Why do I do that?

For those of you who don’t know, I am an Early Childhood Educator. I have worked in the Early Childhood sector for 3 and a 1/2 years now and this year my passion for Early Education and Care has come to life. I am a learner, I love to learn. This year I have been really focusing on learning as much as I can before I go back to uni next year and tonight I am going to share with you some information to help you understand your child/ren and also yourself. So yes, this is aimed at Mums and Mums-to-be in the hope that I can share my knowledge and help you in some way. However, if you keep reading, you may understand a bit more about why you do certain things as an adult. These posts which I’ve named ‘Baby Bear and Me’ (also, not pregnant in case you’re wondering) won’t be posted too often as that is not where my blog’s niche is at in this point in time. However, it is a topic I am passionate about and it is a topic I will write about more in the future when it is the appropriate time. So don’t fret, you won’t hear baby talk too often just yet!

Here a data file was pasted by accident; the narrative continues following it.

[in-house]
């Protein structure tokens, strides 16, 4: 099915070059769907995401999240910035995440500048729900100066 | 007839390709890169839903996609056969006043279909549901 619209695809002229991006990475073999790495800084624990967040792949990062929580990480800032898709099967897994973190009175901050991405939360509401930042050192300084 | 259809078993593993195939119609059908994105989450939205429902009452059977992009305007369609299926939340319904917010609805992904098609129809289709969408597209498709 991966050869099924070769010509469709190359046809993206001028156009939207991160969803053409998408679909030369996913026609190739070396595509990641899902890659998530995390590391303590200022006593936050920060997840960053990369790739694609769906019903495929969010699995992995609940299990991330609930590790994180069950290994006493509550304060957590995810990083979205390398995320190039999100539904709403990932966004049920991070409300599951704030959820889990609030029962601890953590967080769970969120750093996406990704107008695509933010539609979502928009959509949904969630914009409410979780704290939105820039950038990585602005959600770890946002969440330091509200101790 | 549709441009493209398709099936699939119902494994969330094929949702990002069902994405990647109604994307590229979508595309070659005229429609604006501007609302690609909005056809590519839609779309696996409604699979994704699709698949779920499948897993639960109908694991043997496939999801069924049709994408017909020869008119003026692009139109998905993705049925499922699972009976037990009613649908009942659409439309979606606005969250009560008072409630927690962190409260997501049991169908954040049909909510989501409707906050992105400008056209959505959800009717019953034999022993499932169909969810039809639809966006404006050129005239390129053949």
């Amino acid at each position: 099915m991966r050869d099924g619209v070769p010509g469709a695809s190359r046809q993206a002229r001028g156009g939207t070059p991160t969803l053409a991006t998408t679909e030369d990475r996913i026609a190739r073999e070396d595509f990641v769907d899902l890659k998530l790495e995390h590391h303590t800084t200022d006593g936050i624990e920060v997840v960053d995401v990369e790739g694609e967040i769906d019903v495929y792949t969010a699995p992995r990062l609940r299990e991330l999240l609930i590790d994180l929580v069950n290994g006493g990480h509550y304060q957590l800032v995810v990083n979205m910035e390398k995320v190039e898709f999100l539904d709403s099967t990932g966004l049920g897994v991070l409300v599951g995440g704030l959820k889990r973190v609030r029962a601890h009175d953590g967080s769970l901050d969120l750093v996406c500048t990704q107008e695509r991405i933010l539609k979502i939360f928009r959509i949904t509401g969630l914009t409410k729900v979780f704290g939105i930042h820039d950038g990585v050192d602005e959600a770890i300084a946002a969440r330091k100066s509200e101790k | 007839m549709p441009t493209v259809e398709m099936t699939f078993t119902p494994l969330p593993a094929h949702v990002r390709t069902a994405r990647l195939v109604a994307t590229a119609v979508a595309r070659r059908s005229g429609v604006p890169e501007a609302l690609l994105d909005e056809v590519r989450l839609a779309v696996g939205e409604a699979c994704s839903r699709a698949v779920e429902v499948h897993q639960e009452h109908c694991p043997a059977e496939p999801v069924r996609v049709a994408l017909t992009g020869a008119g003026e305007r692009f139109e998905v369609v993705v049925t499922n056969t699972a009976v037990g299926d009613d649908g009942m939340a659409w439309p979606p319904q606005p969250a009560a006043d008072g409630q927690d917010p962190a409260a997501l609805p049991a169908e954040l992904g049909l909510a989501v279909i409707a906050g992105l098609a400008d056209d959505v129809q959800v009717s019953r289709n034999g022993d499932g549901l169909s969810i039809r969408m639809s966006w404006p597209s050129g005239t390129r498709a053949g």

If you’re anything like me when you’re with a child, you’ve probably asked yourself a version of at least one of these questions, “Why are you doing that? Why are you pushing your food off the table? Why are you throwing things inside? Why are you mixing vegemite sandwiches with strawberry yoghurt? Why do you have to do that yourself? Let me help you.” Am I right? The things I say in my head some days… Let me tell you! There is actually a reason for why your child does all of these things. In a word, they’re called schemas, early childhood schemas to be exact. Now, you’re probably wondering what the heck schemas are, don’t worry, I’m about to explain.